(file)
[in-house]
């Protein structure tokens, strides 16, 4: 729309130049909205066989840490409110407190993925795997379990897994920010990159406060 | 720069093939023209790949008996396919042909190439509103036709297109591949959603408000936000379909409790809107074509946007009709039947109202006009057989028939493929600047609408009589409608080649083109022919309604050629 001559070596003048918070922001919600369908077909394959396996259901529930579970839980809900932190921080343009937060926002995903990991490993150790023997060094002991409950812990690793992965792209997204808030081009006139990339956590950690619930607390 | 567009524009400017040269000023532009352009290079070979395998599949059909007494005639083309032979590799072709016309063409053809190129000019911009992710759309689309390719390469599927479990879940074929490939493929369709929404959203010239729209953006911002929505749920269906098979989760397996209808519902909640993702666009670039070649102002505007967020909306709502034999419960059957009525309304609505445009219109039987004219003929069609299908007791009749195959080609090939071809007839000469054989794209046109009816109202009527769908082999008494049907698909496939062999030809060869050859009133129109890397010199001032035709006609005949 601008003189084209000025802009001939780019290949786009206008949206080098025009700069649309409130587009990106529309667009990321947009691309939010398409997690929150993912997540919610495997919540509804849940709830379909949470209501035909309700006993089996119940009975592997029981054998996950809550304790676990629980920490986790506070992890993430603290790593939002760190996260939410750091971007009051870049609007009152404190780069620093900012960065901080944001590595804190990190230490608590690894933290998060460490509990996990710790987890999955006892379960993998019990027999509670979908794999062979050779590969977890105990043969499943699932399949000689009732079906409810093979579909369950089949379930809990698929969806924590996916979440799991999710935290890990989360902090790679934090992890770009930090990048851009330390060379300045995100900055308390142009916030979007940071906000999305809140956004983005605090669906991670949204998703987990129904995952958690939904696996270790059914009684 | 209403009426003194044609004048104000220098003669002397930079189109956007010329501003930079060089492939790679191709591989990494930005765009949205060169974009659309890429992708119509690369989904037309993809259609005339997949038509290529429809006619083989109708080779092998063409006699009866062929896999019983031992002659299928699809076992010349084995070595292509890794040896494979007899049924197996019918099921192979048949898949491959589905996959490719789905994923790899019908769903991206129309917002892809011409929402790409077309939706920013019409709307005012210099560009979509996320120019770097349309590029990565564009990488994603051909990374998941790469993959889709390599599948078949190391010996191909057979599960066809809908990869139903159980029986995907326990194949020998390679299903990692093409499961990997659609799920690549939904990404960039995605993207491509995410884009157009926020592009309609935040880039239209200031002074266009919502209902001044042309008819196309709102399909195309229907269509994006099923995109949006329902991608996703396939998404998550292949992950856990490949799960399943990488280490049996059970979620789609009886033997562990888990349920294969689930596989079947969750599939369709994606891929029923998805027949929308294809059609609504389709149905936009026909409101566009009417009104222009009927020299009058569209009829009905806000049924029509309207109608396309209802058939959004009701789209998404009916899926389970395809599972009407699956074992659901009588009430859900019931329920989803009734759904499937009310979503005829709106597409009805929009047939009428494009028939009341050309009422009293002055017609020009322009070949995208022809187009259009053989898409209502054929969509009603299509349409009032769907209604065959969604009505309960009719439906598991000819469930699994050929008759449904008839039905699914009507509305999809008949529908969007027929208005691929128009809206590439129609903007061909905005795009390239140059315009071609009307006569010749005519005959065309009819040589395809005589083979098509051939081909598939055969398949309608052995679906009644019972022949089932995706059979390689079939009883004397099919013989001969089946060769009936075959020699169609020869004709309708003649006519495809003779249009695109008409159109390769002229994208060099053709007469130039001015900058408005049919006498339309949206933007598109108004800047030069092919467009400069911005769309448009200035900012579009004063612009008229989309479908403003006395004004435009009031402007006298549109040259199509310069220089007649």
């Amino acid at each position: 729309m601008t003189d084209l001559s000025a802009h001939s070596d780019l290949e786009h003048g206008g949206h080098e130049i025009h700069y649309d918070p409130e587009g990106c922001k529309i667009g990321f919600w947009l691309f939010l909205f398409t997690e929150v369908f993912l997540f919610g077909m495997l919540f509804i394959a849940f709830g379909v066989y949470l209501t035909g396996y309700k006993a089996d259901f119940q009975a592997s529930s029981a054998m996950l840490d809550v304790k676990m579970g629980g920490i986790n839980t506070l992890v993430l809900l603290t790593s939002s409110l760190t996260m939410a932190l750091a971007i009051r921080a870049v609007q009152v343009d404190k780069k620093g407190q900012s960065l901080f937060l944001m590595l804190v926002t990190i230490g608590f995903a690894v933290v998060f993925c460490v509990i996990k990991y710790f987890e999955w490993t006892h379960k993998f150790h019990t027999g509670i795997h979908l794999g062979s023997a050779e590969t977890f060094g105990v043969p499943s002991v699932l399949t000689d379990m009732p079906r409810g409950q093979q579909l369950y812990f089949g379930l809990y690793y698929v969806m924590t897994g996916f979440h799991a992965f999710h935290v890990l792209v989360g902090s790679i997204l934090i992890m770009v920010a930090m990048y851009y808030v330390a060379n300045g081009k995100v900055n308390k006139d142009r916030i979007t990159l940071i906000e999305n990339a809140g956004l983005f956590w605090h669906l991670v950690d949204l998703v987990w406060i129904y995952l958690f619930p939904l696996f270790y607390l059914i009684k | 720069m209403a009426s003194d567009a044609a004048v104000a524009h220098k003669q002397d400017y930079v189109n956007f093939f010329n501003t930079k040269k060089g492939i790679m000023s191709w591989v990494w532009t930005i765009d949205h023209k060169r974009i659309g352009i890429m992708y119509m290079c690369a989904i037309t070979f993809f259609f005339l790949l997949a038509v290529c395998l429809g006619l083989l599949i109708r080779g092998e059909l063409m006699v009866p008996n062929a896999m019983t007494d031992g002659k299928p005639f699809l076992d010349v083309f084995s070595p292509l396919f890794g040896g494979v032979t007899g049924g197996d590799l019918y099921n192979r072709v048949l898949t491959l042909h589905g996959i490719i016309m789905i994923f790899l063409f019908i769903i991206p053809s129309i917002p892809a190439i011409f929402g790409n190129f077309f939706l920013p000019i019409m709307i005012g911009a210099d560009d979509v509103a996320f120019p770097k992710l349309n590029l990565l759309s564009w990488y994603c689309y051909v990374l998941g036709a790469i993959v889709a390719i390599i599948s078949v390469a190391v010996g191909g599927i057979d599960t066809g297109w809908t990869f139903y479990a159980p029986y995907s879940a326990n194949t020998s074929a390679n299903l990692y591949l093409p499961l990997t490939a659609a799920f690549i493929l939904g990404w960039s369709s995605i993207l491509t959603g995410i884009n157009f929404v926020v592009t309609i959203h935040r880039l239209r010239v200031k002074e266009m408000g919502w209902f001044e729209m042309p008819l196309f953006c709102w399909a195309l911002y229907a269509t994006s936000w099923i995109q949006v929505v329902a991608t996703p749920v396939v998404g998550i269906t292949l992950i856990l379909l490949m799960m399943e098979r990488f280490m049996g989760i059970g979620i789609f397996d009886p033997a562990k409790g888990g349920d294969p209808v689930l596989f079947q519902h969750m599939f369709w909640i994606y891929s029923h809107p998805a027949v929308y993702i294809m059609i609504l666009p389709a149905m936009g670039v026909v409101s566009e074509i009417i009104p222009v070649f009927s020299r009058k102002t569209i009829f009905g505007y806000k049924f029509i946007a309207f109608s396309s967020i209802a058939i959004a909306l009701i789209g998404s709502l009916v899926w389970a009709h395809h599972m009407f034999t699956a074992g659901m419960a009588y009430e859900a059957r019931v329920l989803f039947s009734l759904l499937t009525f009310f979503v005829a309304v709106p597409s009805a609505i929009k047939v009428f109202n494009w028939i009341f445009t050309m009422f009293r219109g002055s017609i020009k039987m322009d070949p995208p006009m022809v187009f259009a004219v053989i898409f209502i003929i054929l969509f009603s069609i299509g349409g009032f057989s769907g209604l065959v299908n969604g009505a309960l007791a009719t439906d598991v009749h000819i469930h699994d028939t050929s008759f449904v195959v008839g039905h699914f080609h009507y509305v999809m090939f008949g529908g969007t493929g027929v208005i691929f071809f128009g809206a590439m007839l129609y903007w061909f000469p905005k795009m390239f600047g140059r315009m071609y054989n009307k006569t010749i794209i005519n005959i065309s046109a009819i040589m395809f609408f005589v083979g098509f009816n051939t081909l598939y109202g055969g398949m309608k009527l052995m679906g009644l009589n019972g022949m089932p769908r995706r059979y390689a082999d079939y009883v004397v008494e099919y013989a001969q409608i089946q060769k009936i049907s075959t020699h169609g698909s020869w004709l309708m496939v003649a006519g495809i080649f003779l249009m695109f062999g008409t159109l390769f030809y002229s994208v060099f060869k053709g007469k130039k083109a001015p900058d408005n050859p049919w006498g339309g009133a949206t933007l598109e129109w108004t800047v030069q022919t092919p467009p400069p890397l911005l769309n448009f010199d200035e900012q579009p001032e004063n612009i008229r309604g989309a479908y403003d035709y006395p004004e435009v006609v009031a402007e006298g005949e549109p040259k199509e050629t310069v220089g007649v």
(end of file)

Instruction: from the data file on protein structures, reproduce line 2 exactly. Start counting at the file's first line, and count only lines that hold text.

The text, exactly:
């Protein structure tokens, strides 16, 4: 729309130049909205066989840490409110407190993925795997379990897994920010990159406060 | 720069093939023209790949008996396919042909190439509103036709297109591949959603408000936000379909409790809107074509946007009709039947109202006009057989028939493929600047609408009589409608080649083109022919309604050629 001559070596003048918070922001919600369908077909394959396996259901529930579970839980809900932190921080343009937060926002995903990991490993150790023997060094002991409950812990690793992965792209997204808030081009006139990339956590950690619930607390 | 567009524009400017040269000023532009352009290079070979395998599949059909007494005639083309032979590799072709016309063409053809190129000019911009992710759309689309390719390469599927479990879940074929490939493929369709929404959203010239729209953006911002929505749920269906098979989760397996209808519902909640993702666009670039070649102002505007967020909306709502034999419960059957009525309304609505445009219109039987004219003929069609299908007791009749195959080609090939071809007839000469054989794209046109009816109202009527769908082999008494049907698909496939062999030809060869050859009133129109890397010199001032035709006609005949 601008003189084209000025802009001939780019290949786009206008949206080098025009700069649309409130587009990106529309667009990321947009691309939010398409997690929150993912997540919610495997919540509804849940709830379909949470209501035909309700006993089996119940009975592997029981054998996950809550304790676990629980920490986790506070992890993430603290790593939002760190996260939410750091971007009051870049609007009152404190780069620093900012960065901080944001590595804190990190230490608590690894933290998060460490509990996990710790987890999955006892379960993998019990027999509670979908794999062979050779590969977890105990043969499943699932399949000689009732079906409810093979579909369950089949379930809990698929969806924590996916979440799991999710935290890990989360902090790679934090992890770009930090990048851009330390060379300045995100900055308390142009916030979007940071906000999305809140956004983005605090669906991670949204998703987990129904995952958690939904696996270790059914009684 | 209403009426003194044609004048104000220098003669002397930079189109956007010329501003930079060089492939790679191709591989990494930005765009949205060169974009659309890429992708119509690369989904037309993809259609005339997949038509290529429809006619083989109708080779092998063409006699009866062929896999019983031992002659299928699809076992010349084995070595292509890794040896494979007899049924197996019918099921192979048949898949491959589905996959490719789905994923790899019908769903991206129309917002892809011409929402790409077309939706920013019409709307005012210099560009979509996320120019770097349309590029990565564009990488994603051909990374998941790469993959889709390599599948078949190391010996191909057979599960066809809908990869139903159980029986995907326990194949020998390679299903990692093409499961990997659609799920690549939904990404960039995605993207491509995410884009157009926020592009309609935040880039239209200031002074266009919502209902001044042309008819196309709102399909195309229907269509994006099923995109949006329902991608996703396939998404998550292949992950856990490949799960399943990488280490049996059970979620789609009886033997562990888990349920294969689930596989079947969750599939369709994606891929029923998805027949929308294809059609609504389709149905936009026909409101566009009417009104222009009927020299009058569209009829009905806000049924029509309207109608396309209802058939959004009701789209998404009916899926389970395809599972009407699956074992659901009588009430859900019931329920989803009734759904499937009310979503005829709106597409009805929009047939009428494009028939009341050309009422009293002055017609020009322009070949995208022809187009259009053989898409209502054929969509009603299509349409009032769907209604065959969604009505309960009719439906598991000819469930699994050929008759449904008839039905699914009507509305999809008949529908969007027929208005691929128009809206590439129609903007061909905005795009390239140059315009071609009307006569010749005519005959065309009819040589395809005589083979098509051939081909598939055969398949309608052995679906009644019972022949089932995706059979390689079939009883004397099919013989001969089946060769009936075959020699169609020869004709309708003649006519495809003779249009695109008409159109390769002229994208060099053709007469130039001015900058408005049919006498339309949206933007598109108004800047030069092919467009400069911005769309448009200035900012579009004063612009008229989309479908403003006395004004435009009031402007006298549109040259199509310069220089007649």